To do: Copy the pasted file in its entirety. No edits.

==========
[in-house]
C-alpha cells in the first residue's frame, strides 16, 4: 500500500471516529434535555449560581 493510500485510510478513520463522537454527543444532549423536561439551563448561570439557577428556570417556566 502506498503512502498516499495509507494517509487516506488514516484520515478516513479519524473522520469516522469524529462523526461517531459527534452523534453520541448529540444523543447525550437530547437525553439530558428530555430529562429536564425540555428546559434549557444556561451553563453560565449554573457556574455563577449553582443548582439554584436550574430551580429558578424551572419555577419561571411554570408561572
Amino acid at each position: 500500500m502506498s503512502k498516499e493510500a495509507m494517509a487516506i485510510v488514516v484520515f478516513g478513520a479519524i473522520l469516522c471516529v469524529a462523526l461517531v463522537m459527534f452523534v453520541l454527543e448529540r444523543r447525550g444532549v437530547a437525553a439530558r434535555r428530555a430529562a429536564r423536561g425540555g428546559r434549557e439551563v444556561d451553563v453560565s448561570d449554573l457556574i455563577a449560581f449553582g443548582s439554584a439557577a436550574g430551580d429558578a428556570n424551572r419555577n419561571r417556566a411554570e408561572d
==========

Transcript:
[in-house]
C-alpha cells in the first residue's frame, strides 16, 4: 500500500471516529434535555449560581 493510500485510510478513520463522537454527543444532549423536561439551563448561570439557577428556570417556566 502506498503512502498516499495509507494517509487516506488514516484520515478516513479519524473522520469516522469524529462523526461517531459527534452523534453520541448529540444523543447525550437530547437525553439530558428530555430529562429536564425540555428546559434549557444556561451553563453560565449554573457556574455563577449553582443548582439554584436550574430551580429558578424551572419555577419561571411554570408561572
Amino acid at each position: 500500500m502506498s503512502k498516499e493510500a495509507m494517509a487516506i485510510v488514516v484520515f478516513g478513520a479519524i473522520l469516522c471516529v469524529a462523526l461517531v463522537m459527534f452523534v453520541l454527543e448529540r444523543r447525550g444532549v437530547a437525553a439530558r434535555r428530555a430529562a429536564r423536561g425540555g428546559r434549557e439551563v444556561d451553563v453560565s448561570d449554573l457556574i455563577a449560581f449553582g443548582s439554584a439557577a436550574g430551580d429558578a428556570n424551572r419555577n419561571r417556566a411554570e408561572d